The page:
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The pay wall is coming: Spotify looks to add paid-only tier of tunes

Hot on the heels of some recent Radiohead additions to Spotify — the band’s popular 2005 album In Rainbows landed on the service Friday, and their latest release, A Moon Shaped Pool, will be listenable there in one week — it seems that Spotify will rethink its everyone-gets-everything model.

The Swedish streamer has long made all music on its service available to both paid and subscribers and those who don’t pay, but was actually looking to change that formula for the most recent Radiohead record. However, it found itself unable to do so in time for the planned streaming release.

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Spotify’s head of policy, Jonathan Prince, said that A Moon Shaped Pool was almost the first paid-tier-only release on the service, but that the company didn’t have time to implement the technology to make that happen, according to Music Ally.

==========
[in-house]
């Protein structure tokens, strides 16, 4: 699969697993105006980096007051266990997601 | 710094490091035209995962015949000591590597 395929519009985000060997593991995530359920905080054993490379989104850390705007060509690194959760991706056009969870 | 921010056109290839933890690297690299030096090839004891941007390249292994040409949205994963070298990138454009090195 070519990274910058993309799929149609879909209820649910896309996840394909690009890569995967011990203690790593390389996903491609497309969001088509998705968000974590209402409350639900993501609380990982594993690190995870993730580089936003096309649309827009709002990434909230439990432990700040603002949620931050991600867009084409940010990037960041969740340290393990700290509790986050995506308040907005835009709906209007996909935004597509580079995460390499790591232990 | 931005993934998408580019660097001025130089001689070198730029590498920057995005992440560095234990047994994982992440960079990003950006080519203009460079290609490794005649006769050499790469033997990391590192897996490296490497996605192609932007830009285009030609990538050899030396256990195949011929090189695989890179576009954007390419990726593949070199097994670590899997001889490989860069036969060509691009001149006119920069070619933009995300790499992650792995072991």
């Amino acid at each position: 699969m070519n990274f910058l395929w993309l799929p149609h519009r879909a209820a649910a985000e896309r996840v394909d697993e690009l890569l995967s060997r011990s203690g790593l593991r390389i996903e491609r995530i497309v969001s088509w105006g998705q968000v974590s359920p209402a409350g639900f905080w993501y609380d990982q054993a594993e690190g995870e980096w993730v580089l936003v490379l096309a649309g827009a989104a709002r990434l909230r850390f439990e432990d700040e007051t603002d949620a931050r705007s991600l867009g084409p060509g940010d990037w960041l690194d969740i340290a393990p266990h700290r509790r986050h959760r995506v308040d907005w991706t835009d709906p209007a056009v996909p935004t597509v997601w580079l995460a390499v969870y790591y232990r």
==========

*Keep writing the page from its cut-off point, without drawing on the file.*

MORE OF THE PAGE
“We’re always looking for new ways to create a better experience for our free and paying listeners, and to maximize the value of both tiers for artists and their labels. We explored a variety of ways to do that in conjunction with the release of Radiohead’s latest album,” Prince said. “We ultimately decided that we couldn’t deliver on those approaches technologically in time for the album’s release schedule.”

The change in release style, in which albums will likely be made available to paid subscribers for a certain amount of time before trickling down to users who don’t pay, may be the first step in a long-term plan to create a paid-only service — which has been expected by the industry for some time.

Creating a tier of paid-only releases will also help Spotify compete with the recent exclusive-based subscriber jumps seen by Apple Music and, to a lesser extent, Tidal. The Swedish company recently hired Lady Gaga’s former manager, Troy Carter, to go after more exclusive releases, which could see paid-only releases, as well as to form more partnerships with high-profile artists.

As Spotify prepares to go public in the imminent future, it will need to fuel incentives for paid subscriptions, and attempt to get revenue as close to the black as possible, or else it will have trouble enticing would-be stock purchasers to buy in.